The easiest (and cheapest) crossovers to build are 6 dB/Oct, made of either an inductor or capacitor inline. While this might work as a simple fix, or at a crossover frequency that is not close to the speaker frequency response limits, it is not the best solution. For higher slope crossovers, complexity and cost add up quickly.
Parts of a Crossover Network
- Filter: This is the real crossover. It blocks undesired frequencies by increasing impedance seen by the amplifier. Made up of capacitors and inductors. There are three types: High pass, low pass and bandpass (high pass and low pass filters used together).
- L-pad: Attenuates the output of a speaker, while presenting a constant load to the amplifier. L-pads are made using two resistors that dissipate power that would go to the speaker. It is used to match “volume” levels of different speakers.
- Impedance Stabilization: Commonly known as a Zobel circuit. It uses a capacitor and resistor to compensate for the inductive effects of the speaker coil, making the speaker play in a more linear fashion. This also makes the amplifier see a more stable load (speaker impedance varies with frequency). Zobel networks are used on speakers that play lower frequencies, not tweeters.
How to Pick Crossover Components
Capacitors: If you can afford them, try to get Mylar or polypropylene capacitors, especially when they are used in series (high-pass filters). For low pass filters, or high capacitance values non-polarized electrolytic capacitors have to be used.
Inductors: Most critical in low-pass filters, when they are placed in series. For audiophile quality sound, CFAC (Copper-foil-air-core) inductors are probably the best choice, but at a high cost. Most cost/quality effective option is air core inductors for high-end crossovers. At larger inductance values, the series DC resistance in air core inductors becomes a problem. This is when iron core inductors would have to be used.
Resistors: High-power resistors are bulky. Always pick a higher wattage than you would need on average conditions. Get non-inductive resistors for best performance.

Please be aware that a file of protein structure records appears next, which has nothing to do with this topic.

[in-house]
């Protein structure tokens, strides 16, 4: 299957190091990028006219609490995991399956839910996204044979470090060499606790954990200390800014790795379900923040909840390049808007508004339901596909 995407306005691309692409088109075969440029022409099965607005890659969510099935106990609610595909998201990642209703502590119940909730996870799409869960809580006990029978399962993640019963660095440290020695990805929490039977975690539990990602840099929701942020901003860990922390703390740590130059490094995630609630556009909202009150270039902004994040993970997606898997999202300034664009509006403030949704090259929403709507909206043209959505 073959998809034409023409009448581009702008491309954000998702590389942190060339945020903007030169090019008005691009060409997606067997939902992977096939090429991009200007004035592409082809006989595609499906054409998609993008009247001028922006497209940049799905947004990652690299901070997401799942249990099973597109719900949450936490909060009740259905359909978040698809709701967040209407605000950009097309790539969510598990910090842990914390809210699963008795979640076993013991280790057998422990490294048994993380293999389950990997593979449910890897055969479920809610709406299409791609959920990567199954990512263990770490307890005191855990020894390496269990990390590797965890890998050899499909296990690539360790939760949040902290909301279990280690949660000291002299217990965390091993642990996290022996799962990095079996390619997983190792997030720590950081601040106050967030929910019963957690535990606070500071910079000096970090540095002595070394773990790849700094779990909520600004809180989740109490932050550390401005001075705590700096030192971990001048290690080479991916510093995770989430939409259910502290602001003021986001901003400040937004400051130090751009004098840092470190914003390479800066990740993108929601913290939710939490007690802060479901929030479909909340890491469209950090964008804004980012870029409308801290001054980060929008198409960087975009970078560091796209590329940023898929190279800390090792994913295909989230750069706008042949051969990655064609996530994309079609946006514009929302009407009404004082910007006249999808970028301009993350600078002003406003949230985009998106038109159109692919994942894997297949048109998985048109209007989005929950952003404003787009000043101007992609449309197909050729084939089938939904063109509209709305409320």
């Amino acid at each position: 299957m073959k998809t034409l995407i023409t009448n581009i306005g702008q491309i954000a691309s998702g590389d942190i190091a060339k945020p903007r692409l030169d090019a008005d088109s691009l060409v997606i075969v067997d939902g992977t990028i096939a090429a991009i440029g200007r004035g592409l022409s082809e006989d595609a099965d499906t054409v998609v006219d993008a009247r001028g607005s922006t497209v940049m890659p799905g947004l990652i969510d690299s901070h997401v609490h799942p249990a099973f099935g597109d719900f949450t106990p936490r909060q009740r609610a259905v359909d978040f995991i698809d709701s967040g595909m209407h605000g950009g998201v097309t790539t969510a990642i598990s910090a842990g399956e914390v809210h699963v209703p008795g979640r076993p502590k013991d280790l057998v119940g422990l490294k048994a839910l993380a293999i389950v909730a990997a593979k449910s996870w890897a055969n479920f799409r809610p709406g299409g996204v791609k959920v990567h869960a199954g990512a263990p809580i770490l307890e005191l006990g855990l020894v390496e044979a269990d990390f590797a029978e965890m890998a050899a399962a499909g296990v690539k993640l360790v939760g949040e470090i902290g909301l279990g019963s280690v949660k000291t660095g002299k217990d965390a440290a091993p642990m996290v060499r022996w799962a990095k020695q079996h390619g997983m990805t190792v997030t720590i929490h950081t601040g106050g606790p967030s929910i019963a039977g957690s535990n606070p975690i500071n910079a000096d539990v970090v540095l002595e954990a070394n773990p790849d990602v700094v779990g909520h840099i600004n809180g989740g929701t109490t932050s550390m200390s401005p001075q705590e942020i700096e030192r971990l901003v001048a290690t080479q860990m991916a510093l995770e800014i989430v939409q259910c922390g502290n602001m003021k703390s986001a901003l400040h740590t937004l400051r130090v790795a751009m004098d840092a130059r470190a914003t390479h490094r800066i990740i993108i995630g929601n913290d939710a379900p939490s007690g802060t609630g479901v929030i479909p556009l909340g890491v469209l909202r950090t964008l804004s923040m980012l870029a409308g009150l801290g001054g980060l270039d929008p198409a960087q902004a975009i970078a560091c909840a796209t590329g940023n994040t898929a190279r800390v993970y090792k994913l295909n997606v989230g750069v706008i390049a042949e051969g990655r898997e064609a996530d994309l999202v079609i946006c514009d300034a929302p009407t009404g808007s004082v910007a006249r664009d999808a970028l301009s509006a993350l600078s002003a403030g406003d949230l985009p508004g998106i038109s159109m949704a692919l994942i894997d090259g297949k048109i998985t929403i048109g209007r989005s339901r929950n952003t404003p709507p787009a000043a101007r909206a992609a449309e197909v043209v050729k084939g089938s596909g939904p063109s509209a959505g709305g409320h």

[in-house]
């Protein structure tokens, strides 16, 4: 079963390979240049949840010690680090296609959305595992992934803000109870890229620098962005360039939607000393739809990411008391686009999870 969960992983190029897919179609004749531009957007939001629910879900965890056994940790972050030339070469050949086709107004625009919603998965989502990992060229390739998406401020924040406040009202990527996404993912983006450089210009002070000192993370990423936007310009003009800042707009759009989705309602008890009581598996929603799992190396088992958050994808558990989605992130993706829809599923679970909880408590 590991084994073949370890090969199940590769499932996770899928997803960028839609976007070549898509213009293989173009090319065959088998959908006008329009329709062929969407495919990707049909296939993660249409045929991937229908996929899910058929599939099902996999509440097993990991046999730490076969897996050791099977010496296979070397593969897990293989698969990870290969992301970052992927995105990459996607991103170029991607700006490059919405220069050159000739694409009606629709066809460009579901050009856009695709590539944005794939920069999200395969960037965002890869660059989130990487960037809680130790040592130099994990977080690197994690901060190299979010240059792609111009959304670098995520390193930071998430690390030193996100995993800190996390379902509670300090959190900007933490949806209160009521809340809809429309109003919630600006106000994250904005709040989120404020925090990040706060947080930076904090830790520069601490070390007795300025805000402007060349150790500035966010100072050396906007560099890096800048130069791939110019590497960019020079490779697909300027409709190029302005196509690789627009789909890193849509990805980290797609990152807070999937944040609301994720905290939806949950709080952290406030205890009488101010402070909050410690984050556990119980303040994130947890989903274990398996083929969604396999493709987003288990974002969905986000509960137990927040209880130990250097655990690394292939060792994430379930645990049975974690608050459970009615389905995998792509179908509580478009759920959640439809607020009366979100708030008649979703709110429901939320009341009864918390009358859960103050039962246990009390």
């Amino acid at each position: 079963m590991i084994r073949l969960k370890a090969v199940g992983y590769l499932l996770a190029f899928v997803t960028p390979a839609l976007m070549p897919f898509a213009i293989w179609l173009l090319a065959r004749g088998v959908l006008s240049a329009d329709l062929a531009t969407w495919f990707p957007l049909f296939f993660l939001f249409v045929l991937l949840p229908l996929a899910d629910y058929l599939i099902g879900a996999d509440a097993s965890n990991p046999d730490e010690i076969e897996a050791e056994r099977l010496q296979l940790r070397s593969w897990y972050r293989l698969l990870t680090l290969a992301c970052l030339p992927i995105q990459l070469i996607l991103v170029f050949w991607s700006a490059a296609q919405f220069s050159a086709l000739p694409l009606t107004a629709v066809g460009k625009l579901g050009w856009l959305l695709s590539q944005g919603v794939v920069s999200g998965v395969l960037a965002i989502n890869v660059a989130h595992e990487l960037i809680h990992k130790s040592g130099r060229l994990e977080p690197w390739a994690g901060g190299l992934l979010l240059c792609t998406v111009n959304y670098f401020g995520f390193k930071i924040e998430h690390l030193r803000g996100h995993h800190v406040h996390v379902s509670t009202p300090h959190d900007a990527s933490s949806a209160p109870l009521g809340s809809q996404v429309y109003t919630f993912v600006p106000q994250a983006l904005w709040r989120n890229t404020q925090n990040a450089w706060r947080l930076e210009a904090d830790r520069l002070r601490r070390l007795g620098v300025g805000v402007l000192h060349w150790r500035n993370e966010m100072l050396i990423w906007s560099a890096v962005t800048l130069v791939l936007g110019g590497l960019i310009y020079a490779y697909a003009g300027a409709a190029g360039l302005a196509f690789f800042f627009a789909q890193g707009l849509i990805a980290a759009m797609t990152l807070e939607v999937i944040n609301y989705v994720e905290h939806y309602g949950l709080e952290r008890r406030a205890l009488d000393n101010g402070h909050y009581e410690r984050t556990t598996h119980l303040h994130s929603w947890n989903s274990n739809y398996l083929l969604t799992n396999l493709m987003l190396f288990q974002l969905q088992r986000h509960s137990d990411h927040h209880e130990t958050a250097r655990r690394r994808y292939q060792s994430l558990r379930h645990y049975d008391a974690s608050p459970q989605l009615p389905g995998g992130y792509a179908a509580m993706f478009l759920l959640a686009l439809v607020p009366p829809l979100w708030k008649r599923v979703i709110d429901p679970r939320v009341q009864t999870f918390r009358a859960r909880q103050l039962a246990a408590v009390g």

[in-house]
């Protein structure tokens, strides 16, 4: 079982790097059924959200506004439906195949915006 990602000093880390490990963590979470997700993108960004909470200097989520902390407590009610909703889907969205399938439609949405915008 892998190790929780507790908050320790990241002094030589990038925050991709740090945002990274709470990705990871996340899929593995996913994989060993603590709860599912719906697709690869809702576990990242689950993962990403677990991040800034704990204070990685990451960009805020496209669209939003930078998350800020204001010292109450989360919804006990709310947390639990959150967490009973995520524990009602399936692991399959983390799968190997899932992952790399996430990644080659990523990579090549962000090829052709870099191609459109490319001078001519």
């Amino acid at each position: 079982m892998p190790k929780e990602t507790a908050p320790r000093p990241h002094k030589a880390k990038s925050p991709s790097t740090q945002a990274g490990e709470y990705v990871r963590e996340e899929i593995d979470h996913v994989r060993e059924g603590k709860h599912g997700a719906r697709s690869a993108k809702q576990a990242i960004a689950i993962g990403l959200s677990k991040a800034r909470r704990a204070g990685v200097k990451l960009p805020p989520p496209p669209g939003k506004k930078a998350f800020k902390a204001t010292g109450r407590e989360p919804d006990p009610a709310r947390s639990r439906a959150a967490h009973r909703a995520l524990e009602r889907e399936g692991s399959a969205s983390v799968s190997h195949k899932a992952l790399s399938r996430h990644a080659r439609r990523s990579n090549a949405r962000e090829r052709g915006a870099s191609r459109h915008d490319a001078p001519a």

L-pads: There are commercially available variable L-pads, or a set can be fabricated using two high-power resistors. If you buy an L-pad, it is very important that you get the right value. I.e: For 4-ohm speakers, get a 4-ohm L-pad. A dual 8-ohm L-pad could be wired in parallel to operate with a single 4-ohm speaker, at twice power handling.
Circuit Boards: Chose double sided copper boards. The thicker the copper coating and insulating material, the better. You can either etch the board with chemicals, or with a Dremel® tool.
Crossover Design Tips
Capacitor voltage/power ratings: Typically, 50-volt capacitors can handle up to 70 RMS Watts, 100v can handle 200w and 250v up to 300w.
Inductors gauge/power ratings: In inductors, the gauge of the wire used determines power handling. Common values are: 20 gauge = 180 watts, 18ga = 250 to 300w, 16ga = 500w and 14ga = 800w.
Series/parallel inductors add up in the same way as resistors, capacitors add up in the opposite way (capacitance increases in parallel, decreases in series). For formulas, look at the “speaker/sub wiring” page.
In crossovers with large non-polarized electrolytic caps, sound quality can be improved by bypassing them with a small value (0.01 to 0.47 µF) film or foil polypropylene capacitor in parallel (tip courtesy of Parts Express).
Crossover Initial Design
Plan very carefully which frequency you are using for the crossover. Once you buy the components, you can’t change it. Consider car’s response, speaker’s response, slope, acoustical effects, etc.
Whether it is plugging numbers into formulas, or having a computer figure out the values, you will come up with a set of inductor and capacitor values. Most likely, the values you have are not commercially available. You will have to play around with frequencies and commercially available values to compromise on a good design without much deviation from theoretical data.